Step 2. Now the IDA Pro disassembler has a very clever trick in that it can find and
label calls to most of the C Runtime packages. As the program must discover the current
date and time we might expect (but should not find) a call to the standard function:
time_t time(time_t *timex);
As discussed in other papers this would be **stupid but looking in Navigate|Jump To|Function
there is a j_time runtime call.
; S u b ro u t in e
j_time proc near ; CODE XREF: sub_46C96F+E_p
and only called 2 times! Now you see the power of IDA in the instant identification of
Step 3. Look at the calling routines
sub_46C96F proc near ; CODE XREF: _TEXT:0046CB84_p
sub esp, 28h
mov [esp+8], ecx
lea eax, [esp+0Ch]
mov eax, [esp+0Ch]
mov ecx, [eax+110h]
imul esi, ecx, 15180h
add esi, [esp+10h]
mov dword ptr [esp+14h], 105h
mov ecx, [esp+10h]
mov [esp+2Ch], ecx
loc_46CBB0: ; CODE XREF: _TEXT:0046CB9E_j
lea eax, [esp+134h]
lea ecx, [esp+14h]
mov eax, [esp+18h]
shl eax, 10h
or eax, [esp+1Ch]
mov [esp+13Ch], eax
The second routine using the time function looks interesting as it immediately calls
another function making the likely code:
What does this function do?
sub_0046CC57 proc near ; CODE XREF: sub_46C96F+81_p
mov [esp], ecx
mov ecx, [esp]
mov edx, [esp]
add edx, 14h
loc_46CC64: ; CODE XREF: sub_0046CC57+18_j
xor dword ptr [ecx], 0ABCDh ; Odd thing to do!
add ecx, 4
cmp edx, ecx
ja short loc_46CC64 ; Odd thing to do!
add esp, 4
Well an XOR with a literal value! What a result given we known that the time() function
returns a time_t this make the above routine an encryptor (barely) of the result of
time(). We must be close as the only use of such a value is to detect the expiry date.
Step 4. Think. Somewhere the protection method must hide the time limits so the most
obvious place would be the registry (and the worst place). Looking around the call to
this encryptor we find:
mov eax, [esp+14h]
add eax, 10h
and a bit lower:
push offset aBackupinfo
lea ecx, [esp+30h]
add esp, 8
A reference to a string literal
aShelldefault db '\ShellDefault',0 ; DATA XREF: sub_46C834+1C_o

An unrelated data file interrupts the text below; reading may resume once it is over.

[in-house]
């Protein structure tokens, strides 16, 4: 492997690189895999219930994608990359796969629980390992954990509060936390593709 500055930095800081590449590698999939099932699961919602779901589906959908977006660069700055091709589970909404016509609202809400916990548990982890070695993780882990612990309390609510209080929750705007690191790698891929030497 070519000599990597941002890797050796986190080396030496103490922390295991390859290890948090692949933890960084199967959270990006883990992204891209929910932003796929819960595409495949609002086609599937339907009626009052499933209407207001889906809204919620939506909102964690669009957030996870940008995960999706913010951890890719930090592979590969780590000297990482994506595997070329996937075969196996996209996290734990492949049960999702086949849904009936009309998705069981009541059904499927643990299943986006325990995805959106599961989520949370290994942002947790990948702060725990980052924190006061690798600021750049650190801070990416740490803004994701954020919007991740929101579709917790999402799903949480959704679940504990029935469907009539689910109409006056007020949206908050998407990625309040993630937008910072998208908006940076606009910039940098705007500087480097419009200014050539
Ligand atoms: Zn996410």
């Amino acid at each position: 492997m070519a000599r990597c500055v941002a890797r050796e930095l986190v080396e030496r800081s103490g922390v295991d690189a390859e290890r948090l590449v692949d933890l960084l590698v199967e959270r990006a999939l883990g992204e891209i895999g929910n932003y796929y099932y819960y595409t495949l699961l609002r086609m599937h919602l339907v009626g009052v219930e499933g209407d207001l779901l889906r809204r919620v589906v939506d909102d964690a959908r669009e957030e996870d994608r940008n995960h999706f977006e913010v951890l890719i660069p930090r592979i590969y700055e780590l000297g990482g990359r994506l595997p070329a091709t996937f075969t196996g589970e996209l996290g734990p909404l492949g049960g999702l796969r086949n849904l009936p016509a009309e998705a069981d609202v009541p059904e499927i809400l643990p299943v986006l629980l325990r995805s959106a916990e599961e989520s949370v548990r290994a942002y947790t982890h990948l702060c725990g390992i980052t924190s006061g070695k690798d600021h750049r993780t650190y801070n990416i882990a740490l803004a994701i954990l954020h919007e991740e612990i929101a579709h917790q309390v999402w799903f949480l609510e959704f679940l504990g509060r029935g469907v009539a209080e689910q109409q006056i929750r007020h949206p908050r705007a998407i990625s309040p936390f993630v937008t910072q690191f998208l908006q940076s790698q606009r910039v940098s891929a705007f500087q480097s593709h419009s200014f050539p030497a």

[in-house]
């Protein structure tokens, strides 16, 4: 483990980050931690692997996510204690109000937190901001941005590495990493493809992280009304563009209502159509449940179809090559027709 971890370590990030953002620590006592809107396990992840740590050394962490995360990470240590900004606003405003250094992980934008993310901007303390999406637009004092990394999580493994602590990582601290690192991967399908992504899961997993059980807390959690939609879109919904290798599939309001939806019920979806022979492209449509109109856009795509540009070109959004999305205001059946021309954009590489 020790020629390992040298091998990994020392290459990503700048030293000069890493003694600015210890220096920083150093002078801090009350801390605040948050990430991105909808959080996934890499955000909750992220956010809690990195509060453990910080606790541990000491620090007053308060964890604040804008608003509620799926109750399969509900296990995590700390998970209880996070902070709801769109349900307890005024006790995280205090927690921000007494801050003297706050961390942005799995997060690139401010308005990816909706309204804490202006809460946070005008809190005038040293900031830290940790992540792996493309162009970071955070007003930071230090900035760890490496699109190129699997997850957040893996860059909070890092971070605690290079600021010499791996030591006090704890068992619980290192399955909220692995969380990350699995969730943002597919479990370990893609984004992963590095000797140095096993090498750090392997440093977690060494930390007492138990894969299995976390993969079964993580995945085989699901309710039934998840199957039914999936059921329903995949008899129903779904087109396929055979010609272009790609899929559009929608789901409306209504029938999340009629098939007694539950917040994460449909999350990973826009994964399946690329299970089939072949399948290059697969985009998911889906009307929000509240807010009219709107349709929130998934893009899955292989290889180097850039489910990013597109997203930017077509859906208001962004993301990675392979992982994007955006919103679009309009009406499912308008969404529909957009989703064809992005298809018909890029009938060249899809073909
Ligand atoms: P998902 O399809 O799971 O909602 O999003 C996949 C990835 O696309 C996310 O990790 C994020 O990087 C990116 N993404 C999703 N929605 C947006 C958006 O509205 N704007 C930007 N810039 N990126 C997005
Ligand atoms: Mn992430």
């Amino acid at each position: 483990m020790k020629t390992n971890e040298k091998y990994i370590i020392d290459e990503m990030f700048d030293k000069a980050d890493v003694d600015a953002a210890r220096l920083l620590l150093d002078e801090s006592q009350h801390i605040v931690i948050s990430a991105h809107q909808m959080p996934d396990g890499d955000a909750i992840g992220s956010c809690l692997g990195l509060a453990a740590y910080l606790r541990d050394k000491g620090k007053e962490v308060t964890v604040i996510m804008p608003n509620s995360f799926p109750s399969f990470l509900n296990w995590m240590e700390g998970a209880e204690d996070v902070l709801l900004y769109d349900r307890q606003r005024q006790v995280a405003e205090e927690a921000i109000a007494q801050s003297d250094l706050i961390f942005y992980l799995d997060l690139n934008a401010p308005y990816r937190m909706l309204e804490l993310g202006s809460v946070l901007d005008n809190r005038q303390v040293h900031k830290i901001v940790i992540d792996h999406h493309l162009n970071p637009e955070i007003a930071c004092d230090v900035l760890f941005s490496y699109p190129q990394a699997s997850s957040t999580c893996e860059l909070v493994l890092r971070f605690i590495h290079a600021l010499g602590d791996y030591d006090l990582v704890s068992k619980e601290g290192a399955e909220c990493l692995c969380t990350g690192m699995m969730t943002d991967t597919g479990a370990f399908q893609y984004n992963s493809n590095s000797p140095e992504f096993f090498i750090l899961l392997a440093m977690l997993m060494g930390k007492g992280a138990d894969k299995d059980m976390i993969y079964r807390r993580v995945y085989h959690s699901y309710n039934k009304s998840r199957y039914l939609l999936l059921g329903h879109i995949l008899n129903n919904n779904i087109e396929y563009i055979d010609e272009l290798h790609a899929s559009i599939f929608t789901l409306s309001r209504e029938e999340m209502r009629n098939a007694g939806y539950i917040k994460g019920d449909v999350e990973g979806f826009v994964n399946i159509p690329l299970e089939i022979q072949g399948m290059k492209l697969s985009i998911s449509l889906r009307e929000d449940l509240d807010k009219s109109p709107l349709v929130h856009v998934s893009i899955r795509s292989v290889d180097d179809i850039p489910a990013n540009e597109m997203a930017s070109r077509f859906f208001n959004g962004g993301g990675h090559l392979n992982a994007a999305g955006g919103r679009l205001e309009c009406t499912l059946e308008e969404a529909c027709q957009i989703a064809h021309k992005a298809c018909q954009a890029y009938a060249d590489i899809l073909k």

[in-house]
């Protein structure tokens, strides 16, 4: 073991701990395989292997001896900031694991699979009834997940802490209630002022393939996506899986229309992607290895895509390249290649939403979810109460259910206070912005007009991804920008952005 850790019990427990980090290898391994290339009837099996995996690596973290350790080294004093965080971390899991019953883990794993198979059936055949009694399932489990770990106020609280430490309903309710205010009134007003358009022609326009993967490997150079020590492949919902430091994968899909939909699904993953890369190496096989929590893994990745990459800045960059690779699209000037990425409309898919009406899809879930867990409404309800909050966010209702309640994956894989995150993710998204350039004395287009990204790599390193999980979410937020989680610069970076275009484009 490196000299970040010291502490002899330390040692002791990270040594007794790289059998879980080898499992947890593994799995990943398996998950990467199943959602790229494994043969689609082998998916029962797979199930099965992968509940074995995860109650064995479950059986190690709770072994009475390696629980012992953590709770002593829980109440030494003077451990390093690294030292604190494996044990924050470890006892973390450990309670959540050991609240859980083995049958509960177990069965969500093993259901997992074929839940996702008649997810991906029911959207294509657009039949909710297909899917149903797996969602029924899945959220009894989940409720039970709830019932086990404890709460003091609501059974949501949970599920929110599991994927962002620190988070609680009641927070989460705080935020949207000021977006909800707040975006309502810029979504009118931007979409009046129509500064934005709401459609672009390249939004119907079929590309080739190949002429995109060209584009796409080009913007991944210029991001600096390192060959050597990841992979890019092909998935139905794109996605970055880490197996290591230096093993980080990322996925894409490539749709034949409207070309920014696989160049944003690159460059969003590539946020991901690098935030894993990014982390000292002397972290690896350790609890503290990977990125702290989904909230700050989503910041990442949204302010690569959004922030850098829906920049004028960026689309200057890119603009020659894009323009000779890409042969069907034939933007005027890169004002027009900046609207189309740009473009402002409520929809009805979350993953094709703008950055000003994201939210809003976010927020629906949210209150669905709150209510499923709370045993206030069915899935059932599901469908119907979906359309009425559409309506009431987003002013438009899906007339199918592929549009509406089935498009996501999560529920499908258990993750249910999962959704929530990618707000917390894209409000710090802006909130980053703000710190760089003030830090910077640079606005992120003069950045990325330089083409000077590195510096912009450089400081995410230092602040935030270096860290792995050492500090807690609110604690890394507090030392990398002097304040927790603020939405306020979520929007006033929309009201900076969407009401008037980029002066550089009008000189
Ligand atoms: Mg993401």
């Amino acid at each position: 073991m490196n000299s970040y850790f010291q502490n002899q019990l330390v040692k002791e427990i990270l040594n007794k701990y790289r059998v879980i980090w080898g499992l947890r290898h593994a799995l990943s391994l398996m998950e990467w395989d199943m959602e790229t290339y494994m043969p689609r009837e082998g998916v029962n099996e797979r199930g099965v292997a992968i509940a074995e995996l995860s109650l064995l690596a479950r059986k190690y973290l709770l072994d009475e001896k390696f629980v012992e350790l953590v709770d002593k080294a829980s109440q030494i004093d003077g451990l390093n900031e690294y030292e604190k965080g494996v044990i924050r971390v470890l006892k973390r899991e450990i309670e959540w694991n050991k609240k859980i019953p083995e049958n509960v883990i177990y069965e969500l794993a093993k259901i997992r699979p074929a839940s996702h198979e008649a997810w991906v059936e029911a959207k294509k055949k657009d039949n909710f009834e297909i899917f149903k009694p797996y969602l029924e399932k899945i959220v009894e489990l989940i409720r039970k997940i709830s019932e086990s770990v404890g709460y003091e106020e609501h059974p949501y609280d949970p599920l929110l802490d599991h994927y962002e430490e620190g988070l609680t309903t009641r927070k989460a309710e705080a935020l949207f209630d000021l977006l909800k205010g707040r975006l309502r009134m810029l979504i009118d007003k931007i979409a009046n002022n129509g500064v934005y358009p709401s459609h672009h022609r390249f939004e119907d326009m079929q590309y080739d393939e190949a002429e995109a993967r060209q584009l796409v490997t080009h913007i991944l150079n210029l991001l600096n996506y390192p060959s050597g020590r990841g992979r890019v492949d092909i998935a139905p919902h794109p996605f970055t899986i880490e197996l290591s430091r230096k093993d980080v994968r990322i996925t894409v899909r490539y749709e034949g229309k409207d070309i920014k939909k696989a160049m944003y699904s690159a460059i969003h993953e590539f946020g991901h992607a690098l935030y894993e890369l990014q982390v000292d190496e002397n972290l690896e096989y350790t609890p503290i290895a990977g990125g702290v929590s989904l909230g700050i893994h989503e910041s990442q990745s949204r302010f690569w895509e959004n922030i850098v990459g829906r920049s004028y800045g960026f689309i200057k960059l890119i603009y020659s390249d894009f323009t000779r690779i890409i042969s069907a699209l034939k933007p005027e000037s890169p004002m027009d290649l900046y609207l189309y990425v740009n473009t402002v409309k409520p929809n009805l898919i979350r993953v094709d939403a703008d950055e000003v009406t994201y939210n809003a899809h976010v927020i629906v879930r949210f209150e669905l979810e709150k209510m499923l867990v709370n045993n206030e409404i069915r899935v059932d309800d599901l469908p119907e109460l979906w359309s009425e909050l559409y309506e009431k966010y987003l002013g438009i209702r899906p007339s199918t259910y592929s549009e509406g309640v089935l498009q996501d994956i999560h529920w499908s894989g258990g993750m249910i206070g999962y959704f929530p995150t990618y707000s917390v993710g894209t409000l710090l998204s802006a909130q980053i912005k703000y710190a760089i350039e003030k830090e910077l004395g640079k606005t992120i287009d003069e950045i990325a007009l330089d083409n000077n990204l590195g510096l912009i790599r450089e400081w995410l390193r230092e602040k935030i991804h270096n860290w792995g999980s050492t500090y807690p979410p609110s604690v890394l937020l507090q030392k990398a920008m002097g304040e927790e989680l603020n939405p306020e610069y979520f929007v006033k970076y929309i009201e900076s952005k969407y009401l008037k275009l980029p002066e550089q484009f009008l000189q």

aBackupinfo db 'BackupInfo',0 ; DATA XREF: sub_46C923+2D_o
So the key might be ..\ShellDefault\BackupInfo. Make a note in future to work the
literal a bit harder! Fire up regedit and search for this key and what do we find
C8 AA 00 00 FF 9F 00 00 A9 BE 00 00 D3 9F 00 00 29 EF 00 00 9D CD 00 00
Step 5. Stop. Put the code to one side and study the above plus the information gained.
- Result of time() is encrypted by repeated XOR'ing with 0xABCD
- Before getting the time the program reads a value from the registry key \\HKEY_CLASSES_ROOT\.java\ShellDefault.
So what is the current result of the time() function? Well a quick and simple C program
returns 0x341E44E4 which is the number of seconds since 01/01/70. Encrypt this
with 0xABCDABCD and you get 0x9FD3EF29 which compares to the contents of the key value:
... D3 9F 00 00 29 EF 00 00 ... = 0x9FD3EF29
So the last bit ..9D CD 00 00 is likely to be the least significant digits or perhaps
something to catch us out!
Looking at the other bit of the key value we have
0x9FFFAAC8 which XOR 0xABCDABCD = 0x34320105
and taking the install date from this results in the answer 14.9 to time left to the
end of September!
Step 6. The Proof. So what happens if we change the expiry section of the value
C8 AA 00 00 FF FF
and move the date forward on the machine. Nothing! Protection scheme understood!
Hidding expiry details in the registry gives little protection and with
a little application of code analysis it is not always necessary to
SoftICE, or otherwise debug a program. Working in this way you also gain
a better understanding on how the compiler generates code and soon learn
how to read high level structure directly from the disassembly.
(c) Crushed_ICE, 1997. All rights reversed.